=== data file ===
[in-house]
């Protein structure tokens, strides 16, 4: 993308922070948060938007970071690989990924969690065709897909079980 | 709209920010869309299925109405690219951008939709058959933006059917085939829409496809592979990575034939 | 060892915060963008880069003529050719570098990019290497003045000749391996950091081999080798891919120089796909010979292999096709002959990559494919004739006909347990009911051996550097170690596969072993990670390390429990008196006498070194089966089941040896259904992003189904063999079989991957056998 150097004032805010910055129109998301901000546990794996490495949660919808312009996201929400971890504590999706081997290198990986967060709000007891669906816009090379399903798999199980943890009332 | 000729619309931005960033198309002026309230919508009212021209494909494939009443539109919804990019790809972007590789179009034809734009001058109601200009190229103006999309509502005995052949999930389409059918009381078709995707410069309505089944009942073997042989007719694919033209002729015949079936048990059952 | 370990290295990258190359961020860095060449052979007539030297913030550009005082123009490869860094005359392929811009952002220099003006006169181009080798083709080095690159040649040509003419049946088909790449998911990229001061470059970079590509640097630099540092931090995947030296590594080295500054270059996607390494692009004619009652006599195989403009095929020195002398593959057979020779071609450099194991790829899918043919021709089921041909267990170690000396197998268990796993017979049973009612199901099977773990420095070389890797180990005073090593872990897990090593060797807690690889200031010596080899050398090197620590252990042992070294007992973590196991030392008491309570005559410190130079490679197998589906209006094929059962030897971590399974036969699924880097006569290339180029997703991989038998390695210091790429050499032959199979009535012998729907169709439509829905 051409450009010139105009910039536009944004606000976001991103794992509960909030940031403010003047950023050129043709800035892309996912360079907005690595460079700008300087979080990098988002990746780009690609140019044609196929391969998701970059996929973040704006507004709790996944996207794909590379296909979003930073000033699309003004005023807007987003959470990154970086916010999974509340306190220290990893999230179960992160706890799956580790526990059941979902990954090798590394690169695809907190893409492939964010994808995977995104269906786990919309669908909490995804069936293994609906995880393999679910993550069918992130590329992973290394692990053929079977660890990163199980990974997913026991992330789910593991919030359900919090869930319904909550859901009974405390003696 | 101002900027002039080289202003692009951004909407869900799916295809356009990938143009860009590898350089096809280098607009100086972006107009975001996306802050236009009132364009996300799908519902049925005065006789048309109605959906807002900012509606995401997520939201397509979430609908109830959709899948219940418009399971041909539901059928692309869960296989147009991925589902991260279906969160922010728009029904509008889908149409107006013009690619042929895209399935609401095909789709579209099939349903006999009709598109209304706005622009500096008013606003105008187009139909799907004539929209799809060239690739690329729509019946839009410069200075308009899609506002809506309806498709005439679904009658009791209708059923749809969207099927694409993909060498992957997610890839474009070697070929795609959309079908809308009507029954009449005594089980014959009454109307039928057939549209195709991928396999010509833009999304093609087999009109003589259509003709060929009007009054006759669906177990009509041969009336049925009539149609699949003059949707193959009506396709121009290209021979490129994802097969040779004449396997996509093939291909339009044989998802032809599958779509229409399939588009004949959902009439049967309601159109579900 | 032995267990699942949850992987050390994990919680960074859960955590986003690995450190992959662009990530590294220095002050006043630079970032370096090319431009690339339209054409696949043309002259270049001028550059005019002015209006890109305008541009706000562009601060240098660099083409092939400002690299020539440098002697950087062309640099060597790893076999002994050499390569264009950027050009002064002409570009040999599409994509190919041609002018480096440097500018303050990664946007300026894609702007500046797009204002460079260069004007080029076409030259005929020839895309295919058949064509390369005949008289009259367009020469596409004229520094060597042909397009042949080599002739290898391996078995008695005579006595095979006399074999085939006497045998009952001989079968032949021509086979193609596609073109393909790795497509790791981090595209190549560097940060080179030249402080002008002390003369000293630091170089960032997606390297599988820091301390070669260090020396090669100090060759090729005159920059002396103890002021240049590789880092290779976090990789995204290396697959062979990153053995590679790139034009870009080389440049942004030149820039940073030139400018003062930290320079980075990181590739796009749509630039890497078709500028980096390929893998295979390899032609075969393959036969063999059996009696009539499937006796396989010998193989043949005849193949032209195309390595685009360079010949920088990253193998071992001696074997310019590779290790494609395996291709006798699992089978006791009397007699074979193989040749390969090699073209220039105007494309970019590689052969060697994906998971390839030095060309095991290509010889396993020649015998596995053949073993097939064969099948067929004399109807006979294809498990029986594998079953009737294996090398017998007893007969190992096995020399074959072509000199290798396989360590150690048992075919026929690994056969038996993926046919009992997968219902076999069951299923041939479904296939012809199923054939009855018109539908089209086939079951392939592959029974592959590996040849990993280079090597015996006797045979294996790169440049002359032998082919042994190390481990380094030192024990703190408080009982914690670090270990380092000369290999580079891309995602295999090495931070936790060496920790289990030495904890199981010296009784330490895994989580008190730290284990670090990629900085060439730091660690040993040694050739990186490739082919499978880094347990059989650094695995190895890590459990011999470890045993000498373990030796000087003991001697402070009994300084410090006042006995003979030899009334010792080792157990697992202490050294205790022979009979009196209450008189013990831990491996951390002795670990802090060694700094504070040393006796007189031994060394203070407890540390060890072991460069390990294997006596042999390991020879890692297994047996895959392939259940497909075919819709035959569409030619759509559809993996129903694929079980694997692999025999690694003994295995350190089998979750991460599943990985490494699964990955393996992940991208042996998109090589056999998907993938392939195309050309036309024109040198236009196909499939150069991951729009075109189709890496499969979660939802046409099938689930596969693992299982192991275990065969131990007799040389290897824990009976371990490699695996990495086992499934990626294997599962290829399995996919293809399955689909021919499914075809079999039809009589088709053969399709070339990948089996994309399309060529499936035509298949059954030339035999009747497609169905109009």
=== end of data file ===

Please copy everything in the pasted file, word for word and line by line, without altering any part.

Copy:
[in-house]
């Protein structure tokens, strides 16, 4: 993308922070948060938007970071690989990924969690065709897909079980 | 709209920010869309299925109405690219951008939709058959933006059917085939829409496809592979990575034939 | 060892915060963008880069003529050719570098990019290497003045000749391996950091081999080798891919120089796909010979292999096709002959990559494919004739006909347990009911051996550097170690596969072993990670390390429990008196006498070194089966089941040896259904992003189904063999079989991957056998 150097004032805010910055129109998301901000546990794996490495949660919808312009996201929400971890504590999706081997290198990986967060709000007891669906816009090379399903798999199980943890009332 | 000729619309931005960033198309002026309230919508009212021209494909494939009443539109919804990019790809972007590789179009034809734009001058109601200009190229103006999309509502005995052949999930389409059918009381078709995707410069309505089944009942073997042989007719694919033209002729015949079936048990059952 | 370990290295990258190359961020860095060449052979007539030297913030550009005082123009490869860094005359392929811009952002220099003006006169181009080798083709080095690159040649040509003419049946088909790449998911990229001061470059970079590509640097630099540092931090995947030296590594080295500054270059996607390494692009004619009652006599195989403009095929020195002398593959057979020779071609450099194991790829899918043919021709089921041909267990170690000396197998268990796993017979049973009612199901099977773990420095070389890797180990005073090593872990897990090593060797807690690889200031010596080899050398090197620590252990042992070294007992973590196991030392008491309570005559410190130079490679197998589906209006094929059962030897971590399974036969699924880097006569290339180029997703991989038998390695210091790429050499032959199979009535012998729907169709439509829905 051409450009010139105009910039536009944004606000976001991103794992509960909030940031403010003047950023050129043709800035892309996912360079907005690595460079700008300087979080990098988002990746780009690609140019044609196929391969998701970059996929973040704006507004709790996944996207794909590379296909979003930073000033699309003004005023807007987003959470990154970086916010999974509340306190220290990893999230179960992160706890799956580790526990059941979902990954090798590394690169695809907190893409492939964010994808995977995104269906786990919309669908909490995804069936293994609906995880393999679910993550069918992130590329992973290394692990053929079977660890990163199980990974997913026991992330789910593991919030359900919090869930319904909550859901009974405390003696 | 101002900027002039080289202003692009951004909407869900799916295809356009990938143009860009590898350089096809280098607009100086972006107009975001996306802050236009009132364009996300799908519902049925005065006789048309109605959906807002900012509606995401997520939201397509979430609908109830959709899948219940418009399971041909539901059928692309869960296989147009991925589902991260279906969160922010728009029904509008889908149409107006013009690619042929895209399935609401095909789709579209099939349903006999009709598109209304706005622009500096008013606003105008187009139909799907004539929209799809060239690739690329729509019946839009410069200075308009899609506002809506309806498709005439679904009658009791209708059923749809969207099927694409993909060498992957997610890839474009070697070929795609959309079908809308009507029954009449005594089980014959009454109307039928057939549209195709991928396999010509833009999304093609087999009109003589259509003709060929009007009054006759669906177990009509041969009336049925009539149609699949003059949707193959009506396709121009290209021979490129994802097969040779004449396997996509093939291909339009044989998802032809599958779509229409399939588009004949959902009439049967309601159109579900 | 032995267990699942949850992987050390994990919680960074859960955590986003690995450190992959662009990530590294220095002050006043630079970032370096090319431009690339339209054409696949043309002259270049001028550059005019002015209006890109305008541009706000562009601060240098660099083409092939400002690299020539440098002697950087062309640099060597790893076999002994050499390569264009950027050009002064002409570009040999599409994509190919041609002018480096440097500018303050990664946007300026894609702007500046797009204002460079260069004007080029076409030259005929020839895309295919058949064509390369005949008289009259367009020469596409004229520094060597042909397009042949080599002739290898391996078995008695005579006595095979006399074999085939006497045998009952001989079968032949021509086979193609596609073109393909790795497509790791981090595209190549560097940060080179030249402080002008002390003369000293630091170089960032997606390297599988820091301390070669260090020396090669100090060759090729005159920059002396103890002021240049590789880092290779976090990789995204290396697959062979990153053995590679790139034009870009080389440049942004030149820039940073030139400018003062930290320079980075990181590739796009749509630039890497078709500028980096390929893998295979390899032609075969393959036969063999059996009696009539499937006796396989010998193989043949005849193949032209195309390595685009360079010949920088990253193998071992001696074997310019590779290790494609395996291709006798699992089978006791009397007699074979193989040749390969090699073209220039105007494309970019590689052969060697994906998971390839030095060309095991290509010889396993020649015998596995053949073993097939064969099948067929004399109807006979294809498990029986594998079953009737294996090398017998007893007969190992096995020399074959072509000199290798396989360590150690048992075919026929690994056969038996993926046919009992997968219902076999069951299923041939479904296939012809199923054939009855018109539908089209086939079951392939592959029974592959590996040849990993280079090597015996006797045979294996790169440049002359032998082919042994190390481990380094030192024990703190408080009982914690670090270990380092000369290999580079891309995602295999090495931070936790060496920790289990030495904890199981010296009784330490895994989580008190730290284990670090990629900085060439730091660690040993040694050739990186490739082919499978880094347990059989650094695995190895890590459990011999470890045993000498373990030796000087003991001697402070009994300084410090006042006995003979030899009334010792080792157990697992202490050294205790022979009979009196209450008189013990831990491996951390002795670990802090060694700094504070040393006796007189031994060394203070407890540390060890072991460069390990294997006596042999390991020879890692297994047996895959392939259940497909075919819709035959569409030619759509559809993996129903694929079980694997692999025999690694003994295995350190089998979750991460599943990985490494699964990955393996992940991208042996998109090589056999998907993938392939195309050309036309024109040198236009196909499939150069991951729009075109189709890496499969979660939802046409099938689930596969693992299982192991275990065969131990007799040389290897824990009976371990490699695996990495086992499934990626294997599962290829399995996919293809399955689909021919499914075809079999039809009589088709053969399709070339990948089996994309399309060529499936035509298949059954030339035999009747497609169905109009």